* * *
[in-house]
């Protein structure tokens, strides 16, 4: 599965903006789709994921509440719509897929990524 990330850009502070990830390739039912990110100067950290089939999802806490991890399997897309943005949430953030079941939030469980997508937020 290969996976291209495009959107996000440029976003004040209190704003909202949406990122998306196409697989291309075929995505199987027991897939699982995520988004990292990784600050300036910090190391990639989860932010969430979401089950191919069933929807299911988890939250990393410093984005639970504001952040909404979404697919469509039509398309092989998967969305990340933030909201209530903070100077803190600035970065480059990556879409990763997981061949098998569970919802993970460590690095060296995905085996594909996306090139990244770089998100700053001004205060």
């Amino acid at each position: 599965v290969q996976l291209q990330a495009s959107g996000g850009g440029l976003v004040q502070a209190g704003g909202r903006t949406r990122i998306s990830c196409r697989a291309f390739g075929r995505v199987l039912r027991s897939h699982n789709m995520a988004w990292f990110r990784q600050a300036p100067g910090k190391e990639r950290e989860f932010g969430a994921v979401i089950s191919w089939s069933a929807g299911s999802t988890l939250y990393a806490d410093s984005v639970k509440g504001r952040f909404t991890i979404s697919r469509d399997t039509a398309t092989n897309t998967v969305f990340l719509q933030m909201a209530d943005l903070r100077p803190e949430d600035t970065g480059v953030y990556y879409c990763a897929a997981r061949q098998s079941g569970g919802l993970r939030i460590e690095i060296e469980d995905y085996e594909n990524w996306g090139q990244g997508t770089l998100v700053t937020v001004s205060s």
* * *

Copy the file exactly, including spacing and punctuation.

[in-house]
């Protein structure tokens, strides 16, 4: 599965903006789709994921509440719509897929990524 990330850009502070990830390739039912990110100067950290089939999802806490991890399997897309943005949430953030079941939030469980997508937020 290969996976291209495009959107996000440029976003004040209190704003909202949406990122998306196409697989291309075929995505199987027991897939699982995520988004990292990784600050300036910090190391990639989860932010969430979401089950191919069933929807299911988890939250990393410093984005639970504001952040909404979404697919469509039509398309092989998967969305990340933030909201209530903070100077803190600035970065480059990556879409990763997981061949098998569970919802993970460590690095060296995905085996594909996306090139990244770089998100700053001004205060």
């Amino acid at each position: 599965v290969q996976l291209q990330a495009s959107g996000g850009g440029l976003v004040q502070a209190g704003g909202r903006t949406r990122i998306s990830c196409r697989a291309f390739g075929r995505v199987l039912r027991s897939h699982n789709m995520a988004w990292f990110r990784q600050a300036p100067g910090k190391e990639r950290e989860f932010g969430a994921v979401i089950s191919w089939s069933a929807g299911s999802t988890l939250y990393a806490d410093s984005v639970k509440g504001r952040f909404t991890i979404s697919r469509d399997t039509a398309t092989n897309t998967v969305f990340l719509q933030m909201a209530d943005l903070r100077p803190e949430d600035t970065g480059v953030y990556y879409c990763a897929a997981r061949q098998s079941g569970g919802l993970r939030i460590e690095i060296e469980d995905y085996e594909n990524w996306g090139q990244g997508t770089l998100v700053t937020v001004s205060s």